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Climate Change Adaptation Resource Center (ARC-X)

Fredericktown, Missouri Prepares for Climate Change Drought Risk

Fredericktown, Missouri’s drinking water utility services the town of just over 4,000 residents with an average demand of 500,000 gallons per day. Fredericktown had concerns about the resiliency of its water system, specifically regarding the amount of sediment deposition and contaminate influx from heavy rain events that affected source water storage capacity. To complicate its concerns, the region suffered a drought in 2012 which left much of the system’s lake-bed exposed, reduced storage capacity, and the utility would have been critically low on available source water if not for a release from an upstream lake.

Recognizing the severity of other droughts at the time in Texas and California, and understanding that drought risk may increase in the future, utility officials realized they needed to prepare for the future. Using the EPA’s Climate Ready Evaluation and Assessment Tool (CREAT), the utility was able to project potential climate impacts to their system out to beyond the year 2035. Initial results of this tool showed that the utility not only had to be concerned about future drought, but may also need to prepare for flooding caused by more extreme precipitation events. Using the CREAT participatory process, the utility was able to identify several potential adaptation strategies.

Among those considered were implementation of a water conservation strategy, entering into a water-rights agreement, lake dredging, and development of a water reclamation system. Fredericktown pursued the short-term strategy of developing a contract to use water from a nearby lake during dry periods. The utility operators, recognizing that upstream water releases and short-term contract may not be sufficient under future conditions, also identified a potential long-term adaptation action to dredge the lake. The CREAT Tool enabled the city of Fredericktown to assess climate vulnerability, pursue a short-term resiliency action and identify a long-term climate adaptation strategy.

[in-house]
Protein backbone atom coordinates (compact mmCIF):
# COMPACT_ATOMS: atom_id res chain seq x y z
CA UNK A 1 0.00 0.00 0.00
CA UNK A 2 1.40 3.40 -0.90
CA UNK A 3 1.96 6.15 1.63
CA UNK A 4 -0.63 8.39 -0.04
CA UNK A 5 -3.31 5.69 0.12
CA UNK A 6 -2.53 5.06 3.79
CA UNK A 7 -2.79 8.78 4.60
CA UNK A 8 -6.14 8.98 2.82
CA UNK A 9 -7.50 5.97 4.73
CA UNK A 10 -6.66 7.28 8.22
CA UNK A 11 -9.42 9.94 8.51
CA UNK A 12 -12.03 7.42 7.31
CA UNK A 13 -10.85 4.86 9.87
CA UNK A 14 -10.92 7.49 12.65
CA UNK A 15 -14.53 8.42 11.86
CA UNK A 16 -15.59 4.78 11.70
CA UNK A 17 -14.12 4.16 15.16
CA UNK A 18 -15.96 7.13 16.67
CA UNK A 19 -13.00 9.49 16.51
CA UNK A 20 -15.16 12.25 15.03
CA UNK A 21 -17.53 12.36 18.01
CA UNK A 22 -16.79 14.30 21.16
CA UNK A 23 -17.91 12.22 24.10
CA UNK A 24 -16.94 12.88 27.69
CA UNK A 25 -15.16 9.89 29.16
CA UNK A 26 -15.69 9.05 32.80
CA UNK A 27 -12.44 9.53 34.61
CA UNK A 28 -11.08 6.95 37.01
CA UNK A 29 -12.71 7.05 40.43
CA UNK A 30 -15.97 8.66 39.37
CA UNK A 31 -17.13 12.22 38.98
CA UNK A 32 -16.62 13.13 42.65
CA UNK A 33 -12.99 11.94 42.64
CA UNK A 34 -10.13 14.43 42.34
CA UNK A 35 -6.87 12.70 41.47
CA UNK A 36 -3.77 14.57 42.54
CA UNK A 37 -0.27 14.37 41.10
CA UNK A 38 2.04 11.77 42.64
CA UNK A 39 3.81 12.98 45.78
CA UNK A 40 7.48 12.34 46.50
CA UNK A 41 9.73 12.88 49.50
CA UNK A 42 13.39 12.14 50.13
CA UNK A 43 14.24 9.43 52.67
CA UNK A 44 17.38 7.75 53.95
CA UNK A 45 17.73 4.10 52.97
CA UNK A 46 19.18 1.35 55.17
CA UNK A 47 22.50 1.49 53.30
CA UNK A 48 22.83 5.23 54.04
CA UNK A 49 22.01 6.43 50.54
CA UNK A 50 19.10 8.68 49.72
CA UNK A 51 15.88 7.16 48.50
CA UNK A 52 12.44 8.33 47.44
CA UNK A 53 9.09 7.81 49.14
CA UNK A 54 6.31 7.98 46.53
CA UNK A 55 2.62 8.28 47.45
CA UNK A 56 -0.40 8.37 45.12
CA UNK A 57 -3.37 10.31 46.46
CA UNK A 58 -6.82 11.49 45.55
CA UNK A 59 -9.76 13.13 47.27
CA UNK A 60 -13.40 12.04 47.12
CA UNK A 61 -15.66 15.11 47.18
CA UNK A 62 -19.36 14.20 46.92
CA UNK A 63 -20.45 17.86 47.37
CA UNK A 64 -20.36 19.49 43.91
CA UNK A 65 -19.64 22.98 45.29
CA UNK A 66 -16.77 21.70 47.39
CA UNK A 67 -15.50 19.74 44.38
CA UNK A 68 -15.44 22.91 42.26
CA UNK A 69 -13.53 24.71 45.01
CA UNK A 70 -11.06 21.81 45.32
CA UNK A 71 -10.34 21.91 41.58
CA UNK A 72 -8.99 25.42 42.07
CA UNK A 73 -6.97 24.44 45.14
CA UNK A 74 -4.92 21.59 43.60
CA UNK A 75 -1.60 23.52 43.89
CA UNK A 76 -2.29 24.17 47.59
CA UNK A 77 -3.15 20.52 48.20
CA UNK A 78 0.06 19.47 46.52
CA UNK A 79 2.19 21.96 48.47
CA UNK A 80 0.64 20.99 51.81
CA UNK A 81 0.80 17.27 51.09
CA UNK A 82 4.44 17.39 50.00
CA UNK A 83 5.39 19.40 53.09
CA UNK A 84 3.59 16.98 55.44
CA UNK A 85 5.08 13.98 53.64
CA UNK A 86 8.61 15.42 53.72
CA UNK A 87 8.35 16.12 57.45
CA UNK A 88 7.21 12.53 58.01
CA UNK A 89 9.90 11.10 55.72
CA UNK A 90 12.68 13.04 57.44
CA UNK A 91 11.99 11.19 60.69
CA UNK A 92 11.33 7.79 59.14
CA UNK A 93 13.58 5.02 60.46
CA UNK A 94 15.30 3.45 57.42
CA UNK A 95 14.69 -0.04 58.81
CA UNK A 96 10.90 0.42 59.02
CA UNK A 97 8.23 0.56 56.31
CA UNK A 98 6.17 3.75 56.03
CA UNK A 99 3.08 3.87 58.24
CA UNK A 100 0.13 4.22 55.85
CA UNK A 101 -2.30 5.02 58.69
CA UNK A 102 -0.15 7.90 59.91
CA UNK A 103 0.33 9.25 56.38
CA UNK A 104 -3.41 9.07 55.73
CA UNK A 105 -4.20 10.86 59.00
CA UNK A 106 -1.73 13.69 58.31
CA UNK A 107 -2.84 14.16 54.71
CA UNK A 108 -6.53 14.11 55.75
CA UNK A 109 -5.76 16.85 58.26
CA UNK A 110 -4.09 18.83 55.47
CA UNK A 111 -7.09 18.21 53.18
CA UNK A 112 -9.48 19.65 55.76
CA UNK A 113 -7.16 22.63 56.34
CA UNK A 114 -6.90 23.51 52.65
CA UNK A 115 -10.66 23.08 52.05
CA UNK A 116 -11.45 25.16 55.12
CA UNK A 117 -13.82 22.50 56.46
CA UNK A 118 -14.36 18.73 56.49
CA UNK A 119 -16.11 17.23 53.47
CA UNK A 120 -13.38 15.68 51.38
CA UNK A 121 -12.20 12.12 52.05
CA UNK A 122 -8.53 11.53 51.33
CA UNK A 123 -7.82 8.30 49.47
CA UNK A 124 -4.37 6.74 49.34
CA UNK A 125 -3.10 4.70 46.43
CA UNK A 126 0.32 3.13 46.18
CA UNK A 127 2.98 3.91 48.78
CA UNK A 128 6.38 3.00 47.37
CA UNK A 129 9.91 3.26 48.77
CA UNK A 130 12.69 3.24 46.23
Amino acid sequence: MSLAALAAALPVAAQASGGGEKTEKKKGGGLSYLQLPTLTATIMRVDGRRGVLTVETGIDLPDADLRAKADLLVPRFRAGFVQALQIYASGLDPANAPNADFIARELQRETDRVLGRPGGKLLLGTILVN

How did they do it?

Applicable EPA Tools

Identified climate risk

  • Fredericktown, MO recognized their current source water vulnerabilities from levels of erosion, sedimentation and contaminate influx from heavy but sporadic rain events, as well as the increased risk of drought. Together these current threats not only increased the turbidity of the water but reduced the volume of lake storage and could have played a role contributing to greater treatment costs. These current vulnerabilities may be exacerbated by climate change so Fredericktown decided to better understand its climate vulnerability.

EPA’s Climate Projections Map can help utilities illustrate projected precipitation and sea level rise scenarios for any climate region.

EPA’s Climate Projections Map

Assessed its climate vulnerability

  • Fredericktown, MO used EPA’s Climate Ready Evaluation and Assessment Tool (CREAT) to project potential climate impacts to their system out to 2030 and beyond. They identified vulnerability to increased precipitation events (storms) and changing precipitation patterns including a vulnerability to drought -- and the corresponding vulnerabilities to water quality and sedimentation.

EPA’s CREAT Tool can help utilities assess climate vulnerability and identify adaptation options using both traditional risk assessment and scenario-based methods.

EPA’s CREAT Tool

Identified near term resiliency and long term adaptation strategies

  • Adopted short term resiliency by contracting with an upstream organization to release water during shortages.
  • Planned for long term adaptation by exploring the idea of increasing water storage capacity by dredging the lake.

The EPA’s Adaptation Strategies Guide can help you select adaptation strategies based upon expected facility vulnerabilities.

EPA’s Adaptation Strategies Guide

Similar Cases and More Information

To see how another Midwestern community acted to reduce future vulnerability, see Iowa City. To see how another utility rebuilt in a vulnerable location but took steps to prepare their facility and adapt to concerns over flooding and sedimentation, see Anacortes, WA. For an example on how a wastewater utility identified projected climate impacts and adaptation strategies, and then partnered with relevant entities to adopt these strategies and reduce stormwater impacts and combined sewer overflows, view Camden, NJ.

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